Slower growth in China’s money supply will become common as the country continues its deleveraging efforts under tighter regulations, experts said.
By the end of last year, the M2, a broad measure of the money supply that covers cash in circulation and all deposits, rose 8.2 percent to 167.68 trillion yuan ($26 trillion), this was the slowest pace since 1994 when it was calculated the first time in China, according to data from the People’s Bank of China, the central bank.
M2 growth dropped from 11.3 percent at the end of 2016, ending the double-digit rates seen in the previous 20-plus years.
The lower-than-expected figure came mainly because of a squeezing of money holdings in the financial sector, which dragged down about 0.7 percentage points of the M2 growth rate, said Xie Yaxuan, an economist at China Merchants Securities.
According to the central bank, the M2 growth rate for the financial sector was 7.2 percent last year, and the relatively slower pace could indicate capital shortage for banks’ liabilities after the financial regulator issued a series of new rules to tighten supervision on shadow banking business, said Xie.
Ruan Jianhong, head of the central bank’s survey and statistics division, said at a news briefing last week that current monetary conditions and sound economic performance provided good timing for further deleveraging.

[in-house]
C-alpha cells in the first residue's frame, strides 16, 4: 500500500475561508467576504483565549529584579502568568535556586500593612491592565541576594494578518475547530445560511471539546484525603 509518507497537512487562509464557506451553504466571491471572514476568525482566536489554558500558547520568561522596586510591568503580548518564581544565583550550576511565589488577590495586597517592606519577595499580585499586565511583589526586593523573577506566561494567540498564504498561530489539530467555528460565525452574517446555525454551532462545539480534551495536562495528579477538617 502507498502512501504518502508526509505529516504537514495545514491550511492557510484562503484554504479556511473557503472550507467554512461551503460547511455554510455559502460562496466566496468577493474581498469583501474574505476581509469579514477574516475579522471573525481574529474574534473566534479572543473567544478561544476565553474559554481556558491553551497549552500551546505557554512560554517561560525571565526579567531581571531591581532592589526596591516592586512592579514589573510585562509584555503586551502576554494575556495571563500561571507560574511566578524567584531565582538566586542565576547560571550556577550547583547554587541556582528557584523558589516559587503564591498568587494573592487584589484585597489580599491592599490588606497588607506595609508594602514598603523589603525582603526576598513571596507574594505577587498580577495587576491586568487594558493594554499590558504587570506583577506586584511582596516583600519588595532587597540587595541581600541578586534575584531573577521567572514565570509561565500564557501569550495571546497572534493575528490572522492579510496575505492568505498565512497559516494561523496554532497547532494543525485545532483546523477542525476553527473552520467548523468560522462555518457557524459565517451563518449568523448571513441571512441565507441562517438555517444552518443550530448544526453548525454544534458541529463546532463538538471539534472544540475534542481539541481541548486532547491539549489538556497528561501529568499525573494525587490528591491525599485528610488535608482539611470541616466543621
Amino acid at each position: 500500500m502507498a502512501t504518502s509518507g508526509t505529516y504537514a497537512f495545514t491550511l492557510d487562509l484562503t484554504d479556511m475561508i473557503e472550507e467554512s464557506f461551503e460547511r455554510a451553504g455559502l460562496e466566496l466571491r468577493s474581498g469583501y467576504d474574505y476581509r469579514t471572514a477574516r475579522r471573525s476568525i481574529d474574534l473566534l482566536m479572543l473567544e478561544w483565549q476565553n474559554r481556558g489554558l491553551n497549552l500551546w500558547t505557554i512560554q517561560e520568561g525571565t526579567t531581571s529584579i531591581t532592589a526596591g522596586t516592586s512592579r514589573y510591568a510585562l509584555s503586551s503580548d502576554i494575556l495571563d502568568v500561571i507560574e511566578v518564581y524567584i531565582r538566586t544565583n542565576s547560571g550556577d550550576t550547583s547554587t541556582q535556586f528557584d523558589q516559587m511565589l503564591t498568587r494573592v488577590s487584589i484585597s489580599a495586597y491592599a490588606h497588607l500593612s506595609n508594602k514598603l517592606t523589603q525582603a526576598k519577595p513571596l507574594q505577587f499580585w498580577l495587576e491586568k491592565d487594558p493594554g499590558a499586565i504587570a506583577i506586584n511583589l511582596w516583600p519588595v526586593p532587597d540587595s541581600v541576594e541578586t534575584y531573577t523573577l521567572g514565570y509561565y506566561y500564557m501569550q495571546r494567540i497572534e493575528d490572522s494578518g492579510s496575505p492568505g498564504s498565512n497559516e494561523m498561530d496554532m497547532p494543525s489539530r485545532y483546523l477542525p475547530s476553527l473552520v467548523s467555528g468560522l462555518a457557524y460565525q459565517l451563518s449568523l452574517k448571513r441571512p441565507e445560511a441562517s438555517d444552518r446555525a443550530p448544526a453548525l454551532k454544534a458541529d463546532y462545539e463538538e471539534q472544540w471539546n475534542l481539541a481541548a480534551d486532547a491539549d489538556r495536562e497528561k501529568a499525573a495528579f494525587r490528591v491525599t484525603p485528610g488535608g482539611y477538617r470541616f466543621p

“In the future, slower M2 growth than before will become the ‘new normal,’ as the country’s deleveraging process deepens and the financial sector gets back to the function of serving the economy,” Ruan said.
Ming Ming, an analyst with CITIC Securities, said that this year, the M2 is expected to stay between 8 and 10 percent, considering the new financial regulations, especially those on overseeing the asset and wealth management products (a main source of shadow banking financing), may constrain liquidity in the financial sector.
In November last year, Chinese regulators released draft guidelines that will unify rules covering asset management products issued by all types of financial institutions to curb financial risks and reduce the leverage ratio.
The guidelines require financial institutions to set leverage ceilings on asset management products.
Amid the deleveraging process and tougher financial regulations, the slower growth indicated that capital usage by commercial banks has become better regulated with less funds circulating inside the financial sector and less derivative deposits, according to the PBOC official Ruan.
She also said that factors affecting money supply had become more complicated than before due to market developments and financial innovations. Hence, the M2 figure is now less predictable, less controllable and less relevant to the economy.